Profiling -- A New Name for an Old Battle

by Mitakuye Oyasin

Profiling has been in the news lately. It seems that some police departments have used and are using racial characteristics to determine their favorite criminal types. In the routine of ''select a suspect,'' white is seldom the color of choice. This is in keeping with the racial breakdown of prison populations, where non-Whites are represented out of proportion to their numbers in society.

The problem with this is that prisons are populated with people who lacked the money, the power and/or the political connections to escape the judge's gavel. Nixon comes to mind. Reagan hid behind a bad memory. Clinton barely escaped, but he did. George Ryan is insulated. Outside of the political arena, the Ramseys have proven themselves immune from questioning by the law. And Matt Hale, White, fomenter of hate crimes against non-Whites, continues to receive protection under the 1st Amendment, a protection that was never granted to the Black Panthers and the American Indian Movements of the 1960s and 70s.

But profiling is not new. It was introduced to Native Americans by Columbus and passed from one generation to the next without so much as a speed bump.

With that generalization out of the way, let's look at a typical ''For instance...''.

The year was 1854. The place was a peaceful Sioux encampment near Ft. Laramie, Wyoming. The tribe was camped, waiting for treaty supplies such as food from the agent, who just happened to be late. This meant that food was in short supply at the moment, which explains why, when a Mormon pioneer lost his sickly, scrawny cow after chasing it into the midst of the Sioux camp, they killed it and ate it. Since the Mormon had run away from the camp,the Indians figured it was theirs for the eating, even though it didn't taste good.

The Mormon went to Ft. Laramie and complained about the savages who killed his cow. This meant that Conquering Bear, the representative ''chief'' of the tribe, a chief chosen by the white men, had to go to the fort and try to make peace. He explained to the officer that the man who had killed the cow was a visitor from a northern tribe, a guest with the sacred rights of a guest, so that, to bring him in to be arrested might be troublesome. He also suggested that the Mormon could come to the camp and take his pick of the chief's own herd of horses.

Nothing satisfied the officer. He told the chief that the next day a group of soldiers would come to the camp and arrest the man who had killed the cow. The was the news the chief took back to his people.

The next day, a young, hot-headed lieutenant by the name of Grattan led 30 bluecoats and two cannons to the encampment. Grattan wanted a fight, firing the first shot into the back of Conquering Bear. ln a few brief minutes, Grattan and his soldiers were dead. There was some talk among the Sioux about carrying the fight to Ft. Laramie and finishing off the white man's presence in the area, but cooler, more experienced heads prevailed, and the Sioux moved north to get away from soldiers that were sure to come.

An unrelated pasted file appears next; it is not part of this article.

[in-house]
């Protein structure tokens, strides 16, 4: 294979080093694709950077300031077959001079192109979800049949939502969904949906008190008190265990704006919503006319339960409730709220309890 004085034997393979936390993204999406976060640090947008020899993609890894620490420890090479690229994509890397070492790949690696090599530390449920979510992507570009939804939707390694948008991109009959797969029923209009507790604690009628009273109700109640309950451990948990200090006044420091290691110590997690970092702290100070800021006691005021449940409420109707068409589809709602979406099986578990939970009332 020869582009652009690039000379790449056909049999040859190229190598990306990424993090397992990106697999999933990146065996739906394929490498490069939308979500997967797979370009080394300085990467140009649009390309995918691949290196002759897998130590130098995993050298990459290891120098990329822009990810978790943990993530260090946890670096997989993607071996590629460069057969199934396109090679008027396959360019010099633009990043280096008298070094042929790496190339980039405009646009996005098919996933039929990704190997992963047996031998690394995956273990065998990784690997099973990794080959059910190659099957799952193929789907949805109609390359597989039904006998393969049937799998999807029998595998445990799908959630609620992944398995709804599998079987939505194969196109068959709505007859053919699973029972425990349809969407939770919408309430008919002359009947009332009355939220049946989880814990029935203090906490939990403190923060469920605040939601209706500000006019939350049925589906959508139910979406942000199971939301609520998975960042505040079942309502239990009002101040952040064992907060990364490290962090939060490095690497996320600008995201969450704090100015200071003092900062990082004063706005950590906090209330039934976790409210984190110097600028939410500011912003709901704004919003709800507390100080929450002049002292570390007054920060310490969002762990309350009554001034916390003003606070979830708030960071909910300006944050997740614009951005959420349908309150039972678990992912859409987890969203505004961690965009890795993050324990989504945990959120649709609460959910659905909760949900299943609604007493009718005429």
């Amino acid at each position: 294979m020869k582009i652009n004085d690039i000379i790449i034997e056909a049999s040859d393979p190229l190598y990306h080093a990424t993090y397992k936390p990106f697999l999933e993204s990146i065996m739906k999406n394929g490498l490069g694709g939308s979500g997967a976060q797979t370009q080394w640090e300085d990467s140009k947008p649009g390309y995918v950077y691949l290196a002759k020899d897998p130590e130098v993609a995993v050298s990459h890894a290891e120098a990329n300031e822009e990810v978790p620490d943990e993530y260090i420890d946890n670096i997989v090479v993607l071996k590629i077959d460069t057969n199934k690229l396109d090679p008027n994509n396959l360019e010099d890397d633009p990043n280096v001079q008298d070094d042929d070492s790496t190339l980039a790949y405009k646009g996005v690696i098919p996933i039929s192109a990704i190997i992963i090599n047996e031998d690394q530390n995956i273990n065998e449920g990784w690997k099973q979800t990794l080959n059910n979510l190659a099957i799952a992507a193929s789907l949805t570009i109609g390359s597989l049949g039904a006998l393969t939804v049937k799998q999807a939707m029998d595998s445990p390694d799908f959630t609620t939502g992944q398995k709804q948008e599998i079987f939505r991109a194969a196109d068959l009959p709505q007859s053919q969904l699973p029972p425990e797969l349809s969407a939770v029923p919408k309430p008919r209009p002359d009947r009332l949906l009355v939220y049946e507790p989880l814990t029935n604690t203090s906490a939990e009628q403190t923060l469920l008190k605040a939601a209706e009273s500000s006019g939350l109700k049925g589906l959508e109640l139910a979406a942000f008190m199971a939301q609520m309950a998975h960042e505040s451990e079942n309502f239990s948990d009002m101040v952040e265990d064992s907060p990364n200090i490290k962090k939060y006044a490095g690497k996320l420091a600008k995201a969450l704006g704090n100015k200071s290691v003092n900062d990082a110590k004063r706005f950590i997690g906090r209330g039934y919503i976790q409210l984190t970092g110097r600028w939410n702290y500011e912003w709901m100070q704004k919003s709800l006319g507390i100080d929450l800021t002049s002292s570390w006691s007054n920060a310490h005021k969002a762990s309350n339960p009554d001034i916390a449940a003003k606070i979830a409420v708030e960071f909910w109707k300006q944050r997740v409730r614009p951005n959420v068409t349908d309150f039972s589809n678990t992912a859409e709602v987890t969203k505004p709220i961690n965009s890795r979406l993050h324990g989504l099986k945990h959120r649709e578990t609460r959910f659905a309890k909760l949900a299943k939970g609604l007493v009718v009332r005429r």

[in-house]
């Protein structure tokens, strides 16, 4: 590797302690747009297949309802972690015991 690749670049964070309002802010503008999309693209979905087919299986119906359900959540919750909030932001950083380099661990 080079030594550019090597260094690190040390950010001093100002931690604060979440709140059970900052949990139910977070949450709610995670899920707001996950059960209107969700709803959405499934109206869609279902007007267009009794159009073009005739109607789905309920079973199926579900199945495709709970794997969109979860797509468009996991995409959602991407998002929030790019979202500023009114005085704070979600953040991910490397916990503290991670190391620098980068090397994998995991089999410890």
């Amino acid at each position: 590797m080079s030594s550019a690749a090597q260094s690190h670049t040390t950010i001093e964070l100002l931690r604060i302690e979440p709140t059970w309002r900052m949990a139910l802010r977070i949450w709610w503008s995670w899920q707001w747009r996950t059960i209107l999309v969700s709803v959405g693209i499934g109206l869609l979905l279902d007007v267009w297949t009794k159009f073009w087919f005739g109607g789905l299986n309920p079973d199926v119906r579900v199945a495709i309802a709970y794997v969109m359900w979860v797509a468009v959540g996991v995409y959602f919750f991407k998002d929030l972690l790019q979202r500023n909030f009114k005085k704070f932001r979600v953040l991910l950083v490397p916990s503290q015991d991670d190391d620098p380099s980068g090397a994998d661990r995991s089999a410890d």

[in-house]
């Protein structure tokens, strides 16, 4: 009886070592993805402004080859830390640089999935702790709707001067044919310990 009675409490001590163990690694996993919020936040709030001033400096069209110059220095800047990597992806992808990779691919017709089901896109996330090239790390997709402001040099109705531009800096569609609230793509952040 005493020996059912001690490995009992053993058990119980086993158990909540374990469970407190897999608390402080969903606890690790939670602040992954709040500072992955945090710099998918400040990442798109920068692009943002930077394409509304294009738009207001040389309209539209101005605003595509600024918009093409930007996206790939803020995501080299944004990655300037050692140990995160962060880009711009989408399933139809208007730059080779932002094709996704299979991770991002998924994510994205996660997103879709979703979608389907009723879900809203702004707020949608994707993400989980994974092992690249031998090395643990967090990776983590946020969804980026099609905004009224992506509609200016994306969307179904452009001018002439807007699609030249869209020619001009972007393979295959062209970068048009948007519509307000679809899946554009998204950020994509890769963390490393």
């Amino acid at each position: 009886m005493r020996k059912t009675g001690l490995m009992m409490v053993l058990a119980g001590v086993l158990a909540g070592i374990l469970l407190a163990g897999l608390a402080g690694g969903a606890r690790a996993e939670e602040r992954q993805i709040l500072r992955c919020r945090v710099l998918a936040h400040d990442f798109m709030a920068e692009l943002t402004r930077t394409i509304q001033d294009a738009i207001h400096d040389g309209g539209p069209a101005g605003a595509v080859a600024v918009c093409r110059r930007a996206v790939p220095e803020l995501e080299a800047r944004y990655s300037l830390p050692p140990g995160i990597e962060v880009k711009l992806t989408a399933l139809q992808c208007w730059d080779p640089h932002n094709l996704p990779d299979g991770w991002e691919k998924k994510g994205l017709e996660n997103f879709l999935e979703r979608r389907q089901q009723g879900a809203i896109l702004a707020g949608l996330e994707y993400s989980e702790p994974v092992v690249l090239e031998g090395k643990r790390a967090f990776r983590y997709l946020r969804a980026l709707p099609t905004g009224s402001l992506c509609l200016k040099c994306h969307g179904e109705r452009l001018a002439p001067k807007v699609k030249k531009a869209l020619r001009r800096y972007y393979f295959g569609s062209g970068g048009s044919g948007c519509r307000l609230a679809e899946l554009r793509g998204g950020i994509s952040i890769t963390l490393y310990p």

A year went by and no soldiers came. Then, in September of 1855, White Beard Harney left Ft. Laramle In search of the kIllers of Grattan and hIs men. He had many soldiers, many guns. Little Thunder a Brule chief who had always promoted peace with the white man, was camped with his people on the Blue Water, a creek that flowed into the Platte below the Laramie. A runner came to warn him that the soldiers were headed his way. He saw no reason to run. When the soldiers came, Little Thunder, together with Spotted Tail and Iron Shell, rode out to meet White Beard carrying flags of truce.

The bluecoats fired and the chief went down. Women and children were shot or trampled by horses charging them with swords and guns. Over 100 prisoners were taken, most of them women and children. Over 100 were killed. Iron Shell and Spotted Tail threw away their white flags and led their bow-armed warriors as best they could, buying their people the time to run away and regroup, three miles away. Then there was another battle and another fleeing, with many dead and wounded left in the wake, until the soldiers finally turned back.

The Teton Lakotas had never before been so humiliated, and outrage spread from one tribe to the next like wildfire. This thing had happened to Little Thunder, a man of peace. White Beard Harney had used profIling In his assault against the Sioux, and he had been wrong. The effect would be felt for years to come, climaxing at the Little Big Horn twenty years later.

On the day following the Battle of Blue Water, a young teenager named Curly was returning to the Brule camp of his relatives when he spotted the smoke of battle. His home was with the Oglala, but his mother was a Brule, so he had been visiting for several months, and what he saw when he returned to camp made him sick. He saw the prisoners being marched away. Then he wert through the field of battle, viewing the dead and pulling down the skirts of the women who had been shamed by the bluecoats. Then he followed the trail of those who had fled. He saw where they had made another stand about three miles away. A small boy lay with a bullet through his head. A little further he found a young woman, wounded, with her baby. Placing her on travois, he led his horse to the new encampment a day later.

Curly was deeply moved by all he had seen. A few years later, as a young Sioux warrior, his name would be changed. He would be called Crazy Horse.

Uploaded to The Zephyr Online April 5, 2000

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